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Characterizing the technical precision of measurements is a necessary stage in the planning of experiments and in the formal sample size calculation for optimal design. Instruments that measure multiple analytes simultaneously, such as in high-throughput assays arising in biomedical research, pose particular challenges from a statistical perspective. The current most popular method for assessing precision of high-throughput assays is by scatterplotting data from technical replicates. Here, we question the statistical rationale of this approach from both an empirical and theoretical perspective, illustrating our discussion using four example data sets from different genomic platforms. We demonstrate that such scatterplots convey little statistical information of relevance and are potentially highly misleading. We present an alternative framework for assessing the precision of high-throughput assays and planning biomedical experiments. Our methods are based on repeatability-a long-established statistical quantity also known as the intraclass correlation coefficient. We provide guidance and software for estimation and visualization of repeatability of high-throughput assays, and for its incorporation into study design. © 2016 The Authors. Statistics in Medicine Published by John Wiley & Sons Ltd.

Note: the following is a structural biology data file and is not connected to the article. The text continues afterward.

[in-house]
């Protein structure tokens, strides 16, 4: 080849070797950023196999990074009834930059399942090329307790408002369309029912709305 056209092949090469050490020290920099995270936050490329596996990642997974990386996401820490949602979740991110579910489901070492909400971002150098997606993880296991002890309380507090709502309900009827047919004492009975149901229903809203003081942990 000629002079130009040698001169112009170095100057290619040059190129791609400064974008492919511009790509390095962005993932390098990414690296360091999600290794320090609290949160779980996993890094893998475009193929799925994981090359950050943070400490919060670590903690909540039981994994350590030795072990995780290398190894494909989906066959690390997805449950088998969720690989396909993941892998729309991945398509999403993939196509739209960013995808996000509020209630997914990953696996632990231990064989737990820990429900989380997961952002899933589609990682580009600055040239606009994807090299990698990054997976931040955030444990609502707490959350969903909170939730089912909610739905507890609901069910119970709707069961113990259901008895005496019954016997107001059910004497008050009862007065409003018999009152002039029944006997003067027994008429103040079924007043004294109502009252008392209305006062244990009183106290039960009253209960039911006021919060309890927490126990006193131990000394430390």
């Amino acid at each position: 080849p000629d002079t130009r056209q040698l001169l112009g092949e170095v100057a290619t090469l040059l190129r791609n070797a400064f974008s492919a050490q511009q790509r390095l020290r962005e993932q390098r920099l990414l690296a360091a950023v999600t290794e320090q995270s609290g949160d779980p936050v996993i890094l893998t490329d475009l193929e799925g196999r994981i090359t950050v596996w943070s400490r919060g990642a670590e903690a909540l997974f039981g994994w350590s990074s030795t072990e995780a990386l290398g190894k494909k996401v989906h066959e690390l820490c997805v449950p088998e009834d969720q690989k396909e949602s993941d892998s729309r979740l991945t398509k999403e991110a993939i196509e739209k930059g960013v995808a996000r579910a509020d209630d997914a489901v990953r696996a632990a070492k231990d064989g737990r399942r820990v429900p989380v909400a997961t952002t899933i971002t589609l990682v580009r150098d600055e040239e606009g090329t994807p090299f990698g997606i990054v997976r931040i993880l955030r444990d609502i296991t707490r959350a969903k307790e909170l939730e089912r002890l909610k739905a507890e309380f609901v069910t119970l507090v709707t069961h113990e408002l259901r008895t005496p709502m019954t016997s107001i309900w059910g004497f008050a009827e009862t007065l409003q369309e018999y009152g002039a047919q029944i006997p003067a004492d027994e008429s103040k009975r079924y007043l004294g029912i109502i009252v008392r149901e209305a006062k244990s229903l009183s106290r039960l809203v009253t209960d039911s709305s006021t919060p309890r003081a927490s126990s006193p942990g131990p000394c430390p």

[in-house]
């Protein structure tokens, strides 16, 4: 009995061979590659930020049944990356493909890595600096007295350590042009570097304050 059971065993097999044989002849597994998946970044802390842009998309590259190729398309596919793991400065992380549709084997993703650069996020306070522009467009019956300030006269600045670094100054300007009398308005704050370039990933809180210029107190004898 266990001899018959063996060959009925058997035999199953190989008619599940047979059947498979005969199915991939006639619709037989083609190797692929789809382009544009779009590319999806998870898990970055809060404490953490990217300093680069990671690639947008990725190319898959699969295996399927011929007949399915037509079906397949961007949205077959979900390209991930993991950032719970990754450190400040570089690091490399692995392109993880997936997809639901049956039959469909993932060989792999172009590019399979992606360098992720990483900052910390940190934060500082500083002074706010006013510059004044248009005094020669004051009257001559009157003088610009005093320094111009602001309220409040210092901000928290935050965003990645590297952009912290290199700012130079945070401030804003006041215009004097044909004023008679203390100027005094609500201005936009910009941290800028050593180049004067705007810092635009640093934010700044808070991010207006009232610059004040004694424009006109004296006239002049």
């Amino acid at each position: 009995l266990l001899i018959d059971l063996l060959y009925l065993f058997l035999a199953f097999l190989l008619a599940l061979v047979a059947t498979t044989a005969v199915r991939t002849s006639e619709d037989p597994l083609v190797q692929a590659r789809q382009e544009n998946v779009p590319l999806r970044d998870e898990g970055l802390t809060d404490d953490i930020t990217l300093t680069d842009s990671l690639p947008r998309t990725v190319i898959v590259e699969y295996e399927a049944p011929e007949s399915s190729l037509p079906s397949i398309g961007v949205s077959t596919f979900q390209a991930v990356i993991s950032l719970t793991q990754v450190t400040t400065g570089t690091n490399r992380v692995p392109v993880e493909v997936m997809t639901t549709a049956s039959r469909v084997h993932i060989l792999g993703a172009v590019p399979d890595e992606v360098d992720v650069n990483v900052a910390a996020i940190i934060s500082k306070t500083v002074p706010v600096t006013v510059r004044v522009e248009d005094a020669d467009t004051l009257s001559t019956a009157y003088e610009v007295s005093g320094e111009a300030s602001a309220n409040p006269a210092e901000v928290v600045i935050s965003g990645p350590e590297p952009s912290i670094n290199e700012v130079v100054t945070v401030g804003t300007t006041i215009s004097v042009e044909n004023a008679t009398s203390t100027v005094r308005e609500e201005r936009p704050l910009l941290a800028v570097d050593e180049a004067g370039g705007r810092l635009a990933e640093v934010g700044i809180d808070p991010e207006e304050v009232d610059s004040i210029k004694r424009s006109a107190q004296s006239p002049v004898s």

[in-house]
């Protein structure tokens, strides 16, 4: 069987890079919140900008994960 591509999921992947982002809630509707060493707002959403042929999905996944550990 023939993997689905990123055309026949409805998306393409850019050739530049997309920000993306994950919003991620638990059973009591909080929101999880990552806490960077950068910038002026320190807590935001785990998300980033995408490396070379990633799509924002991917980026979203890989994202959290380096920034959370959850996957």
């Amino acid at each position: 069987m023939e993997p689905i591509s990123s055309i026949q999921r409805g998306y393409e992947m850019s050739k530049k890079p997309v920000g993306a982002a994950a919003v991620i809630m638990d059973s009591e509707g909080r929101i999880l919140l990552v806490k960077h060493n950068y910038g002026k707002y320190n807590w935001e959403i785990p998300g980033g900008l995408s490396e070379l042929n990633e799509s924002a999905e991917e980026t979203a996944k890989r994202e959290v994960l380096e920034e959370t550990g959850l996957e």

Original publication




Journal article


Statistics in medicine

Publication Date





790 - 798


Department of Statistics, University of Oxford, 24-29 St Giles, Oxford, OX1 3LB, U.K.


Humans, Data Interpretation, Statistical, Reproducibility of Results, Sample Size, Research Design, Statistics as Topic, High-Throughput Screening Assays